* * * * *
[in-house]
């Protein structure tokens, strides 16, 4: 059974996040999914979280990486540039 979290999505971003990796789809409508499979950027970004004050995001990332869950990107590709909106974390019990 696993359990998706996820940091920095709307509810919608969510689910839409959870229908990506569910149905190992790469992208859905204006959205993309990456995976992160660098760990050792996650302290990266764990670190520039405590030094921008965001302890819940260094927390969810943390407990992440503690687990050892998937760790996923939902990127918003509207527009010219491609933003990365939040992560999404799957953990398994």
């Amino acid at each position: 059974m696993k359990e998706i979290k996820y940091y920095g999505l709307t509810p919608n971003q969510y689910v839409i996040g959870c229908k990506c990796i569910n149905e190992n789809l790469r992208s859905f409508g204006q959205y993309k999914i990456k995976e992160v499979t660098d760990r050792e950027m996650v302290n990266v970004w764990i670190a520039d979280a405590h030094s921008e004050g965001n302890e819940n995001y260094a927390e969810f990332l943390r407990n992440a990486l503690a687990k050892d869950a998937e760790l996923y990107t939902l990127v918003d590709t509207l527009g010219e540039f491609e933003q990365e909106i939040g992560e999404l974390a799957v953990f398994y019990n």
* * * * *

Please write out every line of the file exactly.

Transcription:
[in-house]
């Protein structure tokens, strides 16, 4: 059974996040999914979280990486540039 979290999505971003990796789809409508499979950027970004004050995001990332869950990107590709909106974390019990 696993359990998706996820940091920095709307509810919608969510689910839409959870229908990506569910149905190992790469992208859905204006959205993309990456995976992160660098760990050792996650302290990266764990670190520039405590030094921008965001302890819940260094927390969810943390407990992440503690687990050892998937760790996923939902990127918003509207527009010219491609933003990365939040992560999404799957953990398994």
């Amino acid at each position: 059974m696993k359990e998706i979290k996820y940091y920095g999505l709307t509810p919608n971003q969510y689910v839409i996040g959870c229908k990506c990796i569910n149905e190992n789809l790469r992208s859905f409508g204006q959205y993309k999914i990456k995976e992160v499979t660098d760990r050792e950027m996650v302290n990266v970004w764990i670190a520039d979280a405590h030094s921008e004050g965001n302890e819940n995001y260094a927390e969810f990332l943390r407990n992440a990486l503690a687990k050892d869950a998937e760790l996923y990107t939902l990127v918003d590709t509207l527009g010219e540039f491609e933003q990365e909106i939040g992560e999404l974390a799957v953990f398994y019990n």